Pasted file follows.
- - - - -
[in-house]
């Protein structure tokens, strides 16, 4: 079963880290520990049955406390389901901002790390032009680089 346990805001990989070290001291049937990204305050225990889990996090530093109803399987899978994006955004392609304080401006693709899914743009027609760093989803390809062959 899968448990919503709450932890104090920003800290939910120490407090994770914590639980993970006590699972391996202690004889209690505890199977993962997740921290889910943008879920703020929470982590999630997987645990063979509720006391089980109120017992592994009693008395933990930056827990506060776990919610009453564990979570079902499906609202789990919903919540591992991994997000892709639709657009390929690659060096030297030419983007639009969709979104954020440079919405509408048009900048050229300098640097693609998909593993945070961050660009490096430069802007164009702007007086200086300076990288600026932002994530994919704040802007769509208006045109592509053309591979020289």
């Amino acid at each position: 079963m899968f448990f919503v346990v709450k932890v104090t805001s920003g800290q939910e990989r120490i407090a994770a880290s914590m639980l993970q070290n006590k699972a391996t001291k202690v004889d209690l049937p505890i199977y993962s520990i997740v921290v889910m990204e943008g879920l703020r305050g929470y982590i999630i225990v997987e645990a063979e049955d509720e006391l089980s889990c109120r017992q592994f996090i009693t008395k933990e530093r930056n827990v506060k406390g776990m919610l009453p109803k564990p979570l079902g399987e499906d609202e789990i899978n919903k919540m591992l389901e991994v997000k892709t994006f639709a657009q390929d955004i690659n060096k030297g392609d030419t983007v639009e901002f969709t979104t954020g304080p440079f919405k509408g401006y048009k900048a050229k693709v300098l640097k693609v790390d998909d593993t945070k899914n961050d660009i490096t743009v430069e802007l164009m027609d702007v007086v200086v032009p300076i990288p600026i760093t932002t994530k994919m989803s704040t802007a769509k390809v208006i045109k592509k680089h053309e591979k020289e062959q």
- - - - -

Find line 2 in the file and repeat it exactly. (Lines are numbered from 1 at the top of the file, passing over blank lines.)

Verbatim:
């Protein structure tokens, strides 16, 4: 079963880290520990049955406390389901901002790390032009680089 346990805001990989070290001291049937990204305050225990889990996090530093109803399987899978994006955004392609304080401006693709899914743009027609760093989803390809062959 899968448990919503709450932890104090920003800290939910120490407090994770914590639980993970006590699972391996202690004889209690505890199977993962997740921290889910943008879920703020929470982590999630997987645990063979509720006391089980109120017992592994009693008395933990930056827990506060776990919610009453564990979570079902499906609202789990919903919540591992991994997000892709639709657009390929690659060096030297030419983007639009969709979104954020440079919405509408048009900048050229300098640097693609998909593993945070961050660009490096430069802007164009702007007086200086300076990288600026932002994530994919704040802007769509208006045109592509053309591979020289």